Of 53 individuals who were diagnosed with cervicogenic headaches, 28 individuals in the group received high-speed, low-amplitude spinal manipulation in the cervical spine two times a week for three weeks. The rest of the group received low-level laser to the upper cervical region and deep-friction massage in the lower cervical/upper thoracic region two times a week for three weeks. For those who received spinal manipulation treatment, the amount of headache hours per day decreased 69 percent; for those receiving laser treatment, the decrease was only 37 percent. Intensity of headache decreased 36 percent for those receiving manipulations and 17 percent for those receiving laser treatment. The use of pain relievers went down 36 percent for those receiving manipulations and was unchanged for those receiving laser treatment.
Meade TW, Dyer S, et al. “Randomized Comparison of Chiropractic and Hospital Outpatient Management for Low Back Pain: Results from Extended Follow Up.” British Medical Journal Aug 1995, Vol. 311.
741 patients were randomly allocated to either chiropractic or hospital outpatient management. A 1990 study by these researchers reported greater improvement in patients with low back pain treated by chiropractors. This paper looks at data after a three-year follow-up. According to total Oswestry scores, improvement in chiropractic patients was 29 percent more than those treated by hospitals. The beneficial effect of chiropractic on pain was particularly clear. Other scores (personal care, lifting, walking, standing, sex life, social life and traveling) also nearly all improved more in the patients treated with chiropractic care. The substantial benefit of chiropractic on intensity of pain is evident early on and then persists. A higher proportions of patients considered chiropractic care helpful in comparison with hospital treatments. The results show that chiropractic has a valuable part to play in the management of low back pain.
Boline PD, Kassem K, Bronfort G, Nelson C, Anderson A. “Spinal Manipulation vs. Amitriptyline for the Treatment of Chronic Tension-Type Headaches: A Randomized Clinical Trial.” Journal of Manipulative and Physiological Therapeutics 1995; 18(3): 148-154.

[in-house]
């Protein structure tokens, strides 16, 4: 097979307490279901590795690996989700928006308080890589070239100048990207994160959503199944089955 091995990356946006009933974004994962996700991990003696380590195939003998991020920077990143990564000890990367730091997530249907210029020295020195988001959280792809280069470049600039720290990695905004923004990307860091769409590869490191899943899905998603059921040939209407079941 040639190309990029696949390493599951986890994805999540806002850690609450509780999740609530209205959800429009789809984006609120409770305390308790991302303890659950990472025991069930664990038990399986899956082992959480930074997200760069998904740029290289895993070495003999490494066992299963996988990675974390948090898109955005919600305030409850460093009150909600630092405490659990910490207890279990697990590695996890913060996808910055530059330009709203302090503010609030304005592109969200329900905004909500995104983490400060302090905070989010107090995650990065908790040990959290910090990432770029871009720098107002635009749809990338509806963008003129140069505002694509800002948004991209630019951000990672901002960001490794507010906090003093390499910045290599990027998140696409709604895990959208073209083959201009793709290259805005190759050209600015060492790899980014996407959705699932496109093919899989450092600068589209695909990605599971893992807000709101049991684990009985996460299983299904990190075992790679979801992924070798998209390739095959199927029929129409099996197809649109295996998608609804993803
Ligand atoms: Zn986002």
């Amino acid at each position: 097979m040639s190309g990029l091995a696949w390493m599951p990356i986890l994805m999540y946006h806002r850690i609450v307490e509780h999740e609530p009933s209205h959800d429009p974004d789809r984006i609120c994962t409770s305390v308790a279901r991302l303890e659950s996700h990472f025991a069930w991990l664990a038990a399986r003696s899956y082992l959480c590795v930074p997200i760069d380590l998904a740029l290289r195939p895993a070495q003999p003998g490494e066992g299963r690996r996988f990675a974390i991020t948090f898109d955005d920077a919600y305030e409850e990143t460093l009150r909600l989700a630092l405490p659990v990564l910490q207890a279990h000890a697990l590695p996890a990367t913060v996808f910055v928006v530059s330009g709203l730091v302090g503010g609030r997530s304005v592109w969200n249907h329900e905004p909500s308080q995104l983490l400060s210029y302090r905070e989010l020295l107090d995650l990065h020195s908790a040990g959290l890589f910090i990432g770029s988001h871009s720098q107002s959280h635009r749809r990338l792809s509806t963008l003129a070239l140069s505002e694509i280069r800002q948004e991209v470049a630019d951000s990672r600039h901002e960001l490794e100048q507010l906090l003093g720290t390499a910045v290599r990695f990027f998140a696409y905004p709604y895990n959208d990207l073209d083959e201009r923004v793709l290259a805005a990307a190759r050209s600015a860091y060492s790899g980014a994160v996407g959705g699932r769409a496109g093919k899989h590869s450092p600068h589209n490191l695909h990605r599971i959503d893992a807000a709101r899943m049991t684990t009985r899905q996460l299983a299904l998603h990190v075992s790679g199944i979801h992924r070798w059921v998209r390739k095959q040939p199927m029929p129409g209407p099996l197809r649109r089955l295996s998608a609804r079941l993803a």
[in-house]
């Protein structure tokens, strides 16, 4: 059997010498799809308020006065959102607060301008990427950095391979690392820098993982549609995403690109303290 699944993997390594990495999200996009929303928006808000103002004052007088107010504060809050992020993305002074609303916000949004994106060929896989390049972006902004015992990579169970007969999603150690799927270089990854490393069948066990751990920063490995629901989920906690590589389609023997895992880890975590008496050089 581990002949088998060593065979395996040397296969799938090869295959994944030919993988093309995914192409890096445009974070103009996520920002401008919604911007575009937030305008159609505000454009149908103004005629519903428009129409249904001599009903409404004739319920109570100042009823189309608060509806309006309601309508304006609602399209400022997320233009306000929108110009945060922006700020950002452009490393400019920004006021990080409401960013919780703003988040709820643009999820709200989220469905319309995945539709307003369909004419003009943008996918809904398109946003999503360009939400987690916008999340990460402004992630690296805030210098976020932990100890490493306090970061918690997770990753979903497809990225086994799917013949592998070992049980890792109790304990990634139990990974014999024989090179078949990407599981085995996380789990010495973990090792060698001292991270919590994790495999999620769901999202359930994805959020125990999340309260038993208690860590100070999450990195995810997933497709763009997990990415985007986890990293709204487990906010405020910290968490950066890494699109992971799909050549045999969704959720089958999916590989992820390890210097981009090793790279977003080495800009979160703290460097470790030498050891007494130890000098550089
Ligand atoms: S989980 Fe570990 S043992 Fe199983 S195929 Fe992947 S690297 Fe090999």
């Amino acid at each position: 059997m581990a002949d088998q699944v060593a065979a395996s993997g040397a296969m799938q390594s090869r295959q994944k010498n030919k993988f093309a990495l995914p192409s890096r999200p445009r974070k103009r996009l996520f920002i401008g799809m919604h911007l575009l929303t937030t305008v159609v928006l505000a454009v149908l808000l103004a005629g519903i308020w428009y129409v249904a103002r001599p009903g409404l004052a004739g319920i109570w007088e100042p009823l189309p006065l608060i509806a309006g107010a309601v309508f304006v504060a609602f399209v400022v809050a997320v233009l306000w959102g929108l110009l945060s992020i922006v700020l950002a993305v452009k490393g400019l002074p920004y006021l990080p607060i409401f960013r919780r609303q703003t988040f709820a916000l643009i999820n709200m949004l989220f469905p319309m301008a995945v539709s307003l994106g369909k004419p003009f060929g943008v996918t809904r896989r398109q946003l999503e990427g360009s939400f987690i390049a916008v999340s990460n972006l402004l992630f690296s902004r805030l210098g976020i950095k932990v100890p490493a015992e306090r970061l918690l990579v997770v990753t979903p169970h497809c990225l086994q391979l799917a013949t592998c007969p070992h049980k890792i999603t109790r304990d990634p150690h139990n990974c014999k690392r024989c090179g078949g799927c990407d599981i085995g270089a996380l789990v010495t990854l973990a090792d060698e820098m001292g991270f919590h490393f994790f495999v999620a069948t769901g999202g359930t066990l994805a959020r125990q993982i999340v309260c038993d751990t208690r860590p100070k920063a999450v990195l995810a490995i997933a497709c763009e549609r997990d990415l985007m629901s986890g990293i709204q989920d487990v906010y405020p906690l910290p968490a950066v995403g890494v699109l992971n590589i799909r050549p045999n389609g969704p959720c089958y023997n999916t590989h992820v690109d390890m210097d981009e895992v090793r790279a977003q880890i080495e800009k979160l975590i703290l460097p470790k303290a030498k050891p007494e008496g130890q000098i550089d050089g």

This study compared the effects of spinal manipulation and pharmaceutical treatments for chronic tension headaches. Four weeks following the cessation of treatment, the pharmaceutical group demonstrated no improvement from the baseline. In the spinal manipulation group, headache intensity dropped 32 percent; frequency dropped 42 percent; and there was an overall improvement of 16 percent in functional health status.
Carey TS, Garrett J, Jackman A, McLaughlin C, Fryer J, Smucker DR. “The outcomes and costs of care for acute low back pain among patients seen by primary care practitioners, chiropractors, and orthopedic surgeons. The North Carolina Back Pain Project.” New England Journal of Medicine 1995; 333(14): 913-917.
This study sought to compare patients’ recovery and satisfaction for those with acute low back pain receiving care from the following six groups: Urban Primary Care Physicians; Rural Primary Care Physicians; Urban Doctors of Chiropractic (DCs); Rural DCs; Orthopedic Surgeons; and Primary Care Providers at a Group Model HMO. After six months, functional recoveries, return to work and complete back pain recoveries were similar for all groups. Satisfaction with care was highest for those visiting DCs.
Manga, Pran; Angus, Doug; Papadopoulos, Costa; Swan, William. "The Effectiveness and Cost-Effectiveness of Chiropractic Management of Low-Back Pain." Richmond Hill, Ontario: Kenilworth Publishing, 1993.
A major study to assess the most appropriate use of available health care resources was reported in 1993 by the Ontario Ministry of Health. The report overwhelmingly supported the efficacy, safety, scientific validity and cost-effectiveness of chiropractic for low back pain. “There is no clinical or case-control study that demonstrates or even implies that chiropractic spinal manipulation is unsafe in the treatment of low back pain. Some medical treatments are equally safe, but others are unsafe and generate iatrogenic complications for low back pain patients. The literature suggests that chiropractic manipulation is safer than medical management of low back pain. There is an overwhelming body of evidence indicating that chiropractic management of low back pain is more cost effective than medical management. The evidence includes studies showing lower chiropractic costs for the same diagnosis and episodic need for care. There is good empirical evidence that patients are very satisfied with chiropractic management of low back pain and considerably less satisfied with physician management. Patient satisfaction is an important health outcome indicator and adds further weight to the clinical and health economic results favoring chiropractic management of low back pain.”
341 new and returning chiropractic patients in Minnesota and Wisconsin completed a patient satisfaction questionnaire. Overall, patients demonstrated a high level of satisfaction with their doctors of chiropractic. 84% of respondents felt their chiropractic care was “just about perfect.” 97% agreed or strongly agreed that they would “recommend this doctor to a friend or relative.”
Meade TW, Dyer S, Browne W, Townsend J, Frank AO. “Low Back Pain of Mechanical Origin: Randomized Comparison of Chiropractic and Hospital Outpatient Treatment.” British Medical Journal 1990; 300(2): 1431-1437.